— As the pandemic eases, USC announced it would hold in-person commencement ceremonies this spring for the classes of 2020 and 2021.


During the Cold War, government officials feared an attack on Los Angeles. Their proposed solution? An escape route through the San Gabriel Mountains.

The route was to be named Shoemaker Canyon Road, and stretch 25 miles. But progress was slow and between 1956 and 1969, only four miles were built before the idea was abandoned completely, according to The Times. A March 1980 story referred to it as “a road to nowhere except, maybe, to memories of nuclear paranoia in America.”

A man opens a large chain link gate on a dirt road
March 19, 1980: Los Angeles County road worker Bill Netzley opens a gate barring vehicles from the final miles of Shoemaker Canyon Road.
(George Rose / Los Angeles Times)


— Try a Sichuan-inspired hot chicken sandwich or a roaming pizza pop-up. They’re among the new offerings in L.A.’s restaurant scene.

— Cooking for Passover? Here are three approaches to try from The Times’ test kitchen coordinator.

Pop-ups. Merch drops. Events. Here are the 10 hottest things happening in L.A. this month.


— Ending years-long and often divisive debate over ethnic studies coursework in California’s K-12 schools, the State Board of Education unanimously approved a model curriculum to guide how the histories, struggles and contributions of Asian, Black, Latino and Native Americans — and the racism and marginalization they have experienced in the United States — will be taught to millions of students.

Donald Nash was known as king of the desert, overseeing the system that delivers much of Southern California’s drinking water. He was also known for exerting a tyrannical presence in the remote communities of aqueduct workers.

— The LAPD is pursuing a charge against a journalist who filmed officers using heavy-handed tactics to break up rowdy celebrations after the Dodgers won the World Series. The case has drawn scrutiny among free press advocates.

— Los Angeles police are investigating Armie Hammer after a woman reported she was sexually assaulted by the actor. He denies the allegations.

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— In 1975, California was the first state to extend collective bargaining rights to agricultural workers. The Supreme Court is set to hear a challenge to a key rule in a clash between labor and property rights.

— Gunmen apparently from a drug gang ambushed a police convoy in central Mexico, killing eight state police officers and five prosecution investigators in a hail of gunfire, authorities said.

— Top U.S. and Chinese officials offered sharply different views of each other and the world as the two sides met face to face for the first time since Biden took office.

— With former President Trump’s tax returns finally in hand, a probe into his business dealings is heating up. A team of New York prosecutors is sending out fresh subpoenas and meeting key witnesses.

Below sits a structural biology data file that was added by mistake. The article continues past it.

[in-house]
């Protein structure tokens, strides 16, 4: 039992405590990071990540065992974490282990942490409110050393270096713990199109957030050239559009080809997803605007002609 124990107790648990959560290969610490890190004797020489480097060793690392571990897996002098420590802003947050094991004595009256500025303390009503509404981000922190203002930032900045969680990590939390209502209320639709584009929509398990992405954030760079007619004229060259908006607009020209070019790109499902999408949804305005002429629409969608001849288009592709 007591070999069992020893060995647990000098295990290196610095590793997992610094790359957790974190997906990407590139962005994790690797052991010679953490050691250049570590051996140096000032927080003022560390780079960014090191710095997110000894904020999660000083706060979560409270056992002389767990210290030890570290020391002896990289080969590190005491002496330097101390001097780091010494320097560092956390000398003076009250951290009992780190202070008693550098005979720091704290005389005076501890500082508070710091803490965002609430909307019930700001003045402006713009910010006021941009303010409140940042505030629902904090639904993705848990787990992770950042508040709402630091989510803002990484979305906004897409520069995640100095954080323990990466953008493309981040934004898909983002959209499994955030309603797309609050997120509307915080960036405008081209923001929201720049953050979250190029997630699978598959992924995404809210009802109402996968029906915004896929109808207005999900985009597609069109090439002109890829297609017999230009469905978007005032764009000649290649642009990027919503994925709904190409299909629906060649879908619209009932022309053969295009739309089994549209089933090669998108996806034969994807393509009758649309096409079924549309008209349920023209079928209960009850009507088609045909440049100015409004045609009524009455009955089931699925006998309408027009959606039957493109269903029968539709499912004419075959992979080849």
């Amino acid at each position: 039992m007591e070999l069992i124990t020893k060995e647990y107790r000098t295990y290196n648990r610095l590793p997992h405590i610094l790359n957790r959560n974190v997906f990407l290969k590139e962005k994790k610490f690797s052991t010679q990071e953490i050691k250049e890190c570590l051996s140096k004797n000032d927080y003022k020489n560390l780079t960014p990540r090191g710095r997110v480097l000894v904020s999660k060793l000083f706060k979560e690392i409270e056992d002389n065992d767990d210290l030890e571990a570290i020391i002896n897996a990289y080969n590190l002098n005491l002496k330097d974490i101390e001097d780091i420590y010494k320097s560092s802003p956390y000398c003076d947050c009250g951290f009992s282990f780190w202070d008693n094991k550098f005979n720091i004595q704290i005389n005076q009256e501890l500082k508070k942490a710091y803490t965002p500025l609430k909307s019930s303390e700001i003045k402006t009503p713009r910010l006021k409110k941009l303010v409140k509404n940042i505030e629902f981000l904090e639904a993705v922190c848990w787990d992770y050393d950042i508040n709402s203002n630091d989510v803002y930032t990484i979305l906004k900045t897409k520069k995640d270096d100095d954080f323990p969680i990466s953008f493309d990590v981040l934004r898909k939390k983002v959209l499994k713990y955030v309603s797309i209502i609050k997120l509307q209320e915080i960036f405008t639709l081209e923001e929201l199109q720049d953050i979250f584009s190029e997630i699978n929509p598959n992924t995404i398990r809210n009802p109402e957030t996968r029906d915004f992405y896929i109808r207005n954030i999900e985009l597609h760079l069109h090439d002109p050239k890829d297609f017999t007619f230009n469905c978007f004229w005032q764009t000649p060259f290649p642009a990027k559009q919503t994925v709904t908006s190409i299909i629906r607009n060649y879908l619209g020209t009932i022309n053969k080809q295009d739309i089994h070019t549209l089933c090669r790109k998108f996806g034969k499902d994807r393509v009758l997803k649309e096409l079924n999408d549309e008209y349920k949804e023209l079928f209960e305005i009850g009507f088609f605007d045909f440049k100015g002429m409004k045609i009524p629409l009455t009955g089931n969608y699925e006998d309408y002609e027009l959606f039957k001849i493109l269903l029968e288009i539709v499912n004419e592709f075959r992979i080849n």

— Marvel’s new TV series “The Falcon and the Winter Soldier” sets itself up to fight a powerful villain: racism in America.

— What will the Oscars look like this year? They’ll be socially distanced but no Zooms (or jeans) will be allowed.

— Movie and TV studio Warner Bros. said it has backed away from a proposal to build an aerial tramway to improve access to the Hollywood sign.

— The life of the late actress-singer Brittany Murphy is the subject of a two-part documentary coming to HBO Max, featuring new interviews with people closest to the star.


— It’s not often that Disneyland and other California theme parks close. But after months without visitors, park workers are scrambling to get them back into shape.

— The number of streaming service subscriptions passed 1 billion worldwide for the first time in 2020, highlighting massive growth in Hollywood’s direct-to-consumer business.


— The strange, ambitious marriage of the Ball family and Chino Hills.

— A first for Rim of the World High School: a March football practice in the snow.

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Perpetrators of racist attacks are really good at shifting the blame, columnist LZ Granderson writes. We can’t let them.

— Send in the clowns, writes The Times’ editorial board. The recall circus is returning to California for the first time since 2003’s political spectacle, and it could get messy.


— Between the pandemic’s toll on his real estate empire, the damage inflicted on his brand by the insurrection he incited and the hundreds of millions in debt he’s got coming due, Trump’s empire is seriously ailing. (Bloomberg)

— A certain art style favored by Big Tech is facing a backlash. (Eye on Design)


The city of Los Angeles has turned to accessory dwelling units, a.k.a. “granny flats,” as part of the solution to the housing crisis — and recently unveiled a set of preapproved ADU building plans and designs to allow for faster and less expensive permitting. But Alexis Navarro, a professor of architecture and design at East Los Angeles College, came up with a stylish and even more affordable design — and kept the cost under $100,000. Tell us about your experience with ADUs in your neighborhood, good or bad, and we may use it for a future story.